The amendments to the Prospectus Directive aim to address deficiencies in the existing legal framework relating to securities prospectuses with a view of improving legal clarity and reducing burdens for issuers and intermediaries, while at the same time enhancing investor protection.
On 11 October 2010, the Council of the European Union adopted a new directive amending the Prospectus Directive 2003/71/EC and the Transparency Directive 2004/109/EC. The new directive is expected to be published in the Official Journal of the European Union shortly and has to be implemented by Member States into their national law within 18 months of the 20th day following publication in the Official Journal.
Key changes proposed by the new directive relate to the following:
Form of summary of prospectus
The form of the prospectus summary will be further harmonized as to format and content. This shall facilitate comparability of summaries of similar products. The summary shall serve as the key source of information for retail investors. It shall, in a concise and non-technical language provide key information on the following: (i) a short description of the risks associated with and essential characteristics of the issuer or any guarantor, (ii) a short description of the risks associated with and essential characteristics of the securities, (iii) the general terms of the offer including expenses charged to the investor, (iv) details of the admission to trading and (v) reasons for the offer and use of proceeds.
Certain exemptions from the obligation to publish a prospectus shall be modified. Most notably, thresholds are increased and the qualified investor definition shall be aligned to the MiFID professional client / eligible counterparty concept:
- offers made to fewer than 150 persons (formerly: 100 persons)
per Member State are exempt;
- offers made to investors who acquire securities for a total
consideration of at least EUR 100.000 (formerly: EUR 50.000) are
- offers to acquire securities with a denomination of at least
EUR 100.000 per unit (formerly: EUR 50.000) are exempt;
- offers made to qualified investor are exempt whereby the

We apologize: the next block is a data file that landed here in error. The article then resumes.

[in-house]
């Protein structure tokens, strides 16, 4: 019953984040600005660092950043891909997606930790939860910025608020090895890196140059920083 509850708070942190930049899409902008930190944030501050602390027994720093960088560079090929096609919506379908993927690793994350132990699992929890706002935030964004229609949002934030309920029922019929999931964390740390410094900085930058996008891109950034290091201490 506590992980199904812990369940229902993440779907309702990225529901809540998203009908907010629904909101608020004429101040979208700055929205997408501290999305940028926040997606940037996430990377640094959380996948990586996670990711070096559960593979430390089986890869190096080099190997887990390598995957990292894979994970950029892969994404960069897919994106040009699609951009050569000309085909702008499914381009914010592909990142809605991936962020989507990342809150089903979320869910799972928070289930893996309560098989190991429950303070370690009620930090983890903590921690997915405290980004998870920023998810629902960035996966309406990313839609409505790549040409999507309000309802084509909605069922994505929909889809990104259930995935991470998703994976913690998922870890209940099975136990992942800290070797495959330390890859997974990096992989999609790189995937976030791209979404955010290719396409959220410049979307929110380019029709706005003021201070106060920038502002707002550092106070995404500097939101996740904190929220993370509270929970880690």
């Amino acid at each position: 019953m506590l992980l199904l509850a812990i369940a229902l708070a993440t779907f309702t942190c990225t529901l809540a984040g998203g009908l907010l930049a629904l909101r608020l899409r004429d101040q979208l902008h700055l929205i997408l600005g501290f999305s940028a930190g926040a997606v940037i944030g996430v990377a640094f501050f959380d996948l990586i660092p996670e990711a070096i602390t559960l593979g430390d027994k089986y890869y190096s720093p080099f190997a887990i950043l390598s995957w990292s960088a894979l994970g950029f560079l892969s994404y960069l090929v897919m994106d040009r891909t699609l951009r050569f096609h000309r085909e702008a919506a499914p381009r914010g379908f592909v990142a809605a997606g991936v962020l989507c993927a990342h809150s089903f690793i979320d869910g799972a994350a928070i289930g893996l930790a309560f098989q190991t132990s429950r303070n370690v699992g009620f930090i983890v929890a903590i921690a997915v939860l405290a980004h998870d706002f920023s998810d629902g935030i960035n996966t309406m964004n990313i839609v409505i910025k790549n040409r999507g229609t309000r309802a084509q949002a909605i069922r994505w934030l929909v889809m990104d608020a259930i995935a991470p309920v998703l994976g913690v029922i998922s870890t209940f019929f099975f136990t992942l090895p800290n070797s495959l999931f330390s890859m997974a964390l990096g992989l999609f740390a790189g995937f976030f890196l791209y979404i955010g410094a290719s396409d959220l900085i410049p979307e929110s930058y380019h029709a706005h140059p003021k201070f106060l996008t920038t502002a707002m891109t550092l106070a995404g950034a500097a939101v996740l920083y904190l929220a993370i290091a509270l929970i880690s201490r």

exemption now relates to the qualification of professional clients
or eligible counterparties under MiFID.
The amended directive further extends the prospectus exemption for employee securities offers to offers by affiliated companies of the employer company. The exemption shall also apply to third country issuers whose securities are either admitted to trading on a EU regulated market or on a third country market if such market is considered equivalent in terms of e.g. transparency and market abuse standards.
In addition, the exemption from the obligation to publish a prospectus for securities offers in connection with a merger has been extended to cover divisions such as e.g. demergers (Spaltung) as well.
Use of prospectus by intermediaries
The revised directive clarifies that financial intermediaries reselling securities may use the issuer's prospectus during the term of its validity (and if duly supplemented) provided that the issuer has consented to such use by written agreement. In the absence of such written consent, the financial intermediary itself would be required to either publish a prospectus or assume liability for the information in the issuer's prospectus.
The period for withdrawal of investors following publication of a supplement to a prospectus shall now be two working days across the EU, whereas previously the Member States were allowed to set longer periods. A longer period may, however, be set by issuers or offerors. The final date of the right to withdraw must be indicated in the supplement.
The civil liability regime shall now also attach to any person solely on the basis of the summary or translations thereof, if the summary does not provide key information when read together with the other parts of the prospectus.
A prospectus shall be valid for 12 months with such period commencing from the date of its approval (rather than from the date of its publication).
The requirement to produce an annual document highlighting all information published by the issuer will be abolished.
Issuers now will be notified of the certificate of approval for passported prospectuses at the same time as the competent authority of the host Member State(s9. This shall ensure that issuers are provided certainty about passporting having become effective so that they may legally offer securities in the respective host Member State(s).
We expect most of the clarifications and amendments to have positive effects for issuers and offerors. For instance, smaller issuances falling under the 150 person exemption and employee securities offers may benefit from the changes. On the other hand, increasing thresholds for wholesale exemptions may potentially prove unfavorable. Whether the summary key information requirement will indeed enhance investor protection remains yet to be seen.
The content of this article is intended to provide a general guide to the subject matter. Specialist advice should be sought about your specific circumstances.